King’s Quest Chapter 2: Rubble Without a Cause Review

by on December 17, 2015
Release Date

December 16, 2015.


If chapter one of The Odd Gentlemen’s modern spin on King’s Quest was a typical “happy ever after” fairy tale, then chapter two (titled Rubble Without a Cause) is the equivalent of the Brother Grimm’s original inception of all the legends and folktales still passed onto our children today. It takes King’s Quest down an incredibly, and somewhat unexpected, dark path. So much so that the killing of actual babies was brought up more than once.

Returning to the whimsical land of Daventry, we rejoin Graham as he now sits upon the throne with a golden crown perched upon his head, rather than his much traveled adventurer’s cap. He’s the king of Daventry now, ruler of the kingdom, and very much enjoying his lavish lifestyle of having servants see to his every whim, even having daily foot rubs. But there’s more to ruling a kingdom than deep tissue foot massages; the role of being King and having such a deluge of information blasted at you all at once, having to make a decision upon every single morsel is certainly a stressful vocation. I found it easy to relate to Graham, as I was forced to make those decisions that would affect the lives of all my subjects before a timer ran out, and as soon as my decision was made, my answer was interrupted with a new query. It’s easy to see how that can get all too much. When all the information was flying my way it felt like I was being told things that I should have been aware about, but in actual fact I didn’t have the slightest clue. I’m not sure if it’s just been so long since the first chapter that I’ve forgotten a lot of the minor details or if I’m supposed to not be completely in the know of everything at this point, but it made me feel slightly lost regardless.

Pressured beyond breaking point, and probably bored of being trapped inside all day, Graham decides to leave the castle to go and get some air. Walking into the deserted town he is soon apprehended by the pesky Goblins and shipped off to a dungeon – which is where the vast majority of Rubble Without a Cause takes place.

The whole premise from that point is that you and your friends are all trapped, and once the Goblins grant you the freedom to wander around the den to do their chores, you have to get them out. The catch is you’re working against a clock which relates to the health of all your friends. As every day passes they get weaker and with only a very limited amount of food and medicine to replenish their health available, you have to use them wisely to get everyone free. At one point or another, there will come a time when you have to choose between two friends, and those decisions can be excruciating.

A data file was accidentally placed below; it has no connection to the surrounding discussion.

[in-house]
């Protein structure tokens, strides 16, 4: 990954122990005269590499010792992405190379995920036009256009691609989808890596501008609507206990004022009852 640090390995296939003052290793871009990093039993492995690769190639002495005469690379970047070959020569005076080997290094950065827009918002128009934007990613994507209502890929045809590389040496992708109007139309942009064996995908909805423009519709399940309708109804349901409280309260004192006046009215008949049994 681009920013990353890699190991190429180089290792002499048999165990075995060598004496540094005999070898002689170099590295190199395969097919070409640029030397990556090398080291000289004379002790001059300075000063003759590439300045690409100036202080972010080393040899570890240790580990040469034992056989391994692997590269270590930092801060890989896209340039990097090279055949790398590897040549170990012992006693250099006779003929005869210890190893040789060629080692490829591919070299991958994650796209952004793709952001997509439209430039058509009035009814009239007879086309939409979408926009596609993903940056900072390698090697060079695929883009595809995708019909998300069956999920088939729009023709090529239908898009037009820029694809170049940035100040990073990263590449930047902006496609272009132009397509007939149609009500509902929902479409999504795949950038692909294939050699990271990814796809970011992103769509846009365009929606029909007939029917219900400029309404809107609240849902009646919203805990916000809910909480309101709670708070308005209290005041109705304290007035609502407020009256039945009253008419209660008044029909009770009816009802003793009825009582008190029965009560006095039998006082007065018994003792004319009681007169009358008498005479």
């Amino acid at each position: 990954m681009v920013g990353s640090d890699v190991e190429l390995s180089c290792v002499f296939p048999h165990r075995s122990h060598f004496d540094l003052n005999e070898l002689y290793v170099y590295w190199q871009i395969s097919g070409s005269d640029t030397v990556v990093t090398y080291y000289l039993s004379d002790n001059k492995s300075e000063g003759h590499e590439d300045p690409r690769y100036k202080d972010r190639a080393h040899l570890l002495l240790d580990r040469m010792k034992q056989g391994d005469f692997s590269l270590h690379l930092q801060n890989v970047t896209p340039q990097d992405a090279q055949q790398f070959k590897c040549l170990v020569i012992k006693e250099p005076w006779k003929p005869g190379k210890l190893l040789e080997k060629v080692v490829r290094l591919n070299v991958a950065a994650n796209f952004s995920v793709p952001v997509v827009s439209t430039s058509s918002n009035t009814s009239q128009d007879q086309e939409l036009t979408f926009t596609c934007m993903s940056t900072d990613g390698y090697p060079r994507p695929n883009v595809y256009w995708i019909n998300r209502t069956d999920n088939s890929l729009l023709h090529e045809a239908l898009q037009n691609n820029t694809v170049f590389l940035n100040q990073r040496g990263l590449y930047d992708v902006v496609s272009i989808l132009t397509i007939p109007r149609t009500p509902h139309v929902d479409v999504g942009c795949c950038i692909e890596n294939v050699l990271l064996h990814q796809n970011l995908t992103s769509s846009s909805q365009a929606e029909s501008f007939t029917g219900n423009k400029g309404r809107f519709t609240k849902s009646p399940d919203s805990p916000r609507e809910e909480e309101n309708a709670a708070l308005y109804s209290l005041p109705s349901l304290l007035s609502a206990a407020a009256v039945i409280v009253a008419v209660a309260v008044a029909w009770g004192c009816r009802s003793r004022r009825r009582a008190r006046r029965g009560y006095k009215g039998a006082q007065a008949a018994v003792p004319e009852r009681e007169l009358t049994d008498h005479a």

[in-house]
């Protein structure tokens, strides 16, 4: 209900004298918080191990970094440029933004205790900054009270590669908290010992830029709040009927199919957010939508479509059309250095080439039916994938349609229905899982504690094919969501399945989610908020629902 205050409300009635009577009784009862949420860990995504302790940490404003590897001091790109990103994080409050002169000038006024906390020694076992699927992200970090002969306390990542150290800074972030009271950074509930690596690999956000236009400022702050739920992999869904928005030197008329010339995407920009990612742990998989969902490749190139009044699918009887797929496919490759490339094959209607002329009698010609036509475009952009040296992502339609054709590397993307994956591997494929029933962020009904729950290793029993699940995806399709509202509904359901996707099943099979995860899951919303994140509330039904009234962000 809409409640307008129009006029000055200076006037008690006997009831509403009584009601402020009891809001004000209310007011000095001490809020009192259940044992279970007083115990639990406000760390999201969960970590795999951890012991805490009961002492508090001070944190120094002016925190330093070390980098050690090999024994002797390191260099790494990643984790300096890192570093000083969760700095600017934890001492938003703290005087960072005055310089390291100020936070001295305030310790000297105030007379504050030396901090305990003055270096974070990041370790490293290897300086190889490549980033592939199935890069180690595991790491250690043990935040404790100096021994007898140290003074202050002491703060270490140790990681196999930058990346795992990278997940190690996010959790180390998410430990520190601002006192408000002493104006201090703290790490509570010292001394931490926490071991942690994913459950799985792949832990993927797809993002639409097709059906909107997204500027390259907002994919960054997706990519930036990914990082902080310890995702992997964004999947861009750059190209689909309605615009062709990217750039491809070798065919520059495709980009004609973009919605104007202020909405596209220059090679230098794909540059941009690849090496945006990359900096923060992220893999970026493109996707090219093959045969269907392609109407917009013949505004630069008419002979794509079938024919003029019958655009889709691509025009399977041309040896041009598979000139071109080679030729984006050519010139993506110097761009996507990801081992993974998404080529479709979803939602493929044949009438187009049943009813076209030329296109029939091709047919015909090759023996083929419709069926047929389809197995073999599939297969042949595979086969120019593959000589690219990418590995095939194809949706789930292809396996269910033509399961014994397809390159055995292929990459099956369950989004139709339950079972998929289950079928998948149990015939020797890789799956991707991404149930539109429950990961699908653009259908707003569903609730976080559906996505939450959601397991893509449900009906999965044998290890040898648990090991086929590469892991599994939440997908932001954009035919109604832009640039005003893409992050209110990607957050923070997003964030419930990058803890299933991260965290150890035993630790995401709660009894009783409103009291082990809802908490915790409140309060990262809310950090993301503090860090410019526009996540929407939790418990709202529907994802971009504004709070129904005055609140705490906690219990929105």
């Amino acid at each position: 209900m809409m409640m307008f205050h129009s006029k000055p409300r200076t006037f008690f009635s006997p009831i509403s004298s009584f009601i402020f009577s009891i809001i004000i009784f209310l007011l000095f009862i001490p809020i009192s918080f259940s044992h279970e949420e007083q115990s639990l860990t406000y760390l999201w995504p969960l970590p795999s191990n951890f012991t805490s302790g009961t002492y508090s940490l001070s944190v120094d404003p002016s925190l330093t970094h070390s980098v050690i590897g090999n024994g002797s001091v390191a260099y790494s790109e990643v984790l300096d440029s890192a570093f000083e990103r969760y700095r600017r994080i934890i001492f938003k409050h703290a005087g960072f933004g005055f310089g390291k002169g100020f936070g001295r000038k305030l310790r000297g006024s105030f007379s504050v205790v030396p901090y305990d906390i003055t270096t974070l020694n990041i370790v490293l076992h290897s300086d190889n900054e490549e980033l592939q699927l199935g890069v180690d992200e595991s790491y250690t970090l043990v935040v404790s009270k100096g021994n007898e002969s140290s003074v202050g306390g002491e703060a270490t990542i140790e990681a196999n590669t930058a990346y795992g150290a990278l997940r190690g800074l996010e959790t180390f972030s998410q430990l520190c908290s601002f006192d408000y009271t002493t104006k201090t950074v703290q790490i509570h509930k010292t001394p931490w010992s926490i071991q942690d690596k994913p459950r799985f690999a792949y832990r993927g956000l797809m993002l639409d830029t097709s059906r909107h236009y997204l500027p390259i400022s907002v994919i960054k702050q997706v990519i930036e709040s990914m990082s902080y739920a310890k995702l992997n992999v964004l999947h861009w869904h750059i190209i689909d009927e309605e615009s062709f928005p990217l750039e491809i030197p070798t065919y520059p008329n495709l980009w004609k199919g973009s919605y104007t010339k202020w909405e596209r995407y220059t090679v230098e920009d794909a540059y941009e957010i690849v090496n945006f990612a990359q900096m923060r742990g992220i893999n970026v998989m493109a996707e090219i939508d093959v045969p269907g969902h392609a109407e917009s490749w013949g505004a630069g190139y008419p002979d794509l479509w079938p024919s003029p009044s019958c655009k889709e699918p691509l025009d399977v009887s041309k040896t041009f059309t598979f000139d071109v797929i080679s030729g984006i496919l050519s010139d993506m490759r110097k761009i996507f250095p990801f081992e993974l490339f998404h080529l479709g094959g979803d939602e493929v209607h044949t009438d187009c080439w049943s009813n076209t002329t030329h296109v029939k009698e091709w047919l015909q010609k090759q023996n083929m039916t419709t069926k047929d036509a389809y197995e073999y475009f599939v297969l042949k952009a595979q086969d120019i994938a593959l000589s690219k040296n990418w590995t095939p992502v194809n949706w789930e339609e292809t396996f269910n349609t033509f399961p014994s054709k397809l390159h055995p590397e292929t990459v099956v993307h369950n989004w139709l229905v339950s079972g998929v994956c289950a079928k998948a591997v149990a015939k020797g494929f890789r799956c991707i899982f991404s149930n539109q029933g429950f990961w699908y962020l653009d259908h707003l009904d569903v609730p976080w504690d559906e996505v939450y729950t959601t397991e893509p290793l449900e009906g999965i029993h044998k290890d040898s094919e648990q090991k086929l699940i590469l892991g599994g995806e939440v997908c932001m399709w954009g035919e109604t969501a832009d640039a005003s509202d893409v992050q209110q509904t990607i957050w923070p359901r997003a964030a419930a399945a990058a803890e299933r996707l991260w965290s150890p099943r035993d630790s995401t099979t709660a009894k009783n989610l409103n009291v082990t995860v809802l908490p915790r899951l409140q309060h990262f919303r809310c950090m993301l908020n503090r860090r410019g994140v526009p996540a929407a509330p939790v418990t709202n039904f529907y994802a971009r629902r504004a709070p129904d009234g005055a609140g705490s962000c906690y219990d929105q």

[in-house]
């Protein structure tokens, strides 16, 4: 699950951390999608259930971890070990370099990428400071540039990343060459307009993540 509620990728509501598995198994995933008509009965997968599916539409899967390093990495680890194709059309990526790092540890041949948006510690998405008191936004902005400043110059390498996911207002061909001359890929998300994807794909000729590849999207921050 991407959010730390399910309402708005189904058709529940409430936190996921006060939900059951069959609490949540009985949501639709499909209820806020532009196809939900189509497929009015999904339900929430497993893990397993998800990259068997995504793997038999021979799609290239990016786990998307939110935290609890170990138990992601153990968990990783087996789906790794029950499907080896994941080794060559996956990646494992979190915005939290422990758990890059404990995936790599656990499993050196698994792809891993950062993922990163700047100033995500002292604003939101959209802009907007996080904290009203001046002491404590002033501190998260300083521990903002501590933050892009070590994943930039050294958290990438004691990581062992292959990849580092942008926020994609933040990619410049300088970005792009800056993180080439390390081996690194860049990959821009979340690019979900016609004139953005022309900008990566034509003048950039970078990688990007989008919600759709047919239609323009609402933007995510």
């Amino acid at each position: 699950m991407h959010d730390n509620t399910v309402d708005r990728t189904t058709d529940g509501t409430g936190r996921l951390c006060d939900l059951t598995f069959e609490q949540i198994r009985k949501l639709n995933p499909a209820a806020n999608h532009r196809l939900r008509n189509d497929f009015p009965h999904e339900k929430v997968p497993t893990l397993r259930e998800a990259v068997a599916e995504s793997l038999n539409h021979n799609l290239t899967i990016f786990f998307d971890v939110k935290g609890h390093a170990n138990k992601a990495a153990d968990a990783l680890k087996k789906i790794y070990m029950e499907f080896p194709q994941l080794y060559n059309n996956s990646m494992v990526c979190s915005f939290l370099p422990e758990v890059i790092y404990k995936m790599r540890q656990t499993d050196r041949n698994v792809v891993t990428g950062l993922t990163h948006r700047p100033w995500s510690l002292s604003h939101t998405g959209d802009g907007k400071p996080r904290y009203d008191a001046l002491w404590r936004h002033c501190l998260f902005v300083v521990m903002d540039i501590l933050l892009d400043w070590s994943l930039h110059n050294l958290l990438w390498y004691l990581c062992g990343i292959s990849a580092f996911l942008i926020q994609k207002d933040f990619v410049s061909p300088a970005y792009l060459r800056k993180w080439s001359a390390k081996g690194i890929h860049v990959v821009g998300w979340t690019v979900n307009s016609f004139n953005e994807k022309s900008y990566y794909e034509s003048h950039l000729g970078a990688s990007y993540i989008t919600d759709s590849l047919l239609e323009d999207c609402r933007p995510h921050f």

I imagine players a lot smarter than me will negotiate all the puzzles quicker and in a much more effective order, which will hopefully save them the gut punch of seeing all but one of your friends carted off, though the puzzles themselves are, for the most part, very well designed. They’re balanced just right, meaning you have to think about them for a little while, and they’re very satisfying once completed. That said, there was one puzzle that I genuinely struggled with. It felt unfair as, despite a lot of searching, I couldn’t find one clue in the world that pointed towards the solution.

It wasn’t the difficulty of the puzzles that led to me continuously having to see my friends taken away, it was due to my awful decision making. At what felt like every single turn I made the wrong call which led to me having to do things the long (and wrong) way round. I liked how King’s Quest allowed me to make those wrong calls and even had the gall to mock me for them, through the means of the modern day as an elder Graham tells Gwendoline the story. The parallels with Gwendoline in the modern day and a younger Graham as he made his way in the world also continue to be a delight, and I’m quite certain we will see her own adventure at some point in the series.

In terms of humour, the goblins take centre stage with some enjoyable silent comedy, the cartoon-like animations allow for some funny moments. Though the guards weren’t to be outdone either, and their constant quirks and quips brought a snigger or two from my lips. There were also a couple of nice call backs to the previous episode as Graham continues to be haunted by the dragon and the death of Achaka.

King's Quest preview

The only drawback that come to mind is the length. Chapter two seems quite a bit shorter than the first, making it feel a little like (as it’s called in TV) a “bottle episode”, but it ends on a note that will surely lead to more charming deviousness in the fantastical world of Daventry. Also, for no obvious reason, a single short scene was very buggy as the frame rate dived.

Regardless, Rubble Without a Cause takes King’s Quest an unexpected dark path, but is all the better for it, as those difficult and consequential decisions really let me connect with Graham as he struggles with being king and having to be responsible for so many people. King’s Quest continues to be a joy, and long may it continue.

Review code provided by publisher.

Surprisingly dark.
Satisfying puzzles.
Difficult decisions.
Same great voice acting and visuals.


A little short.
Felt like I’ve missed a lot.
One buggy scene.

Editor Rating
Our Score


In Short

Rubble Without a Cause takes King’s Quest down a much darker path and is very enjoyable for it. With having to solve puzzles against the clock it really feels as if your decisions matter, due to gut punching consequences.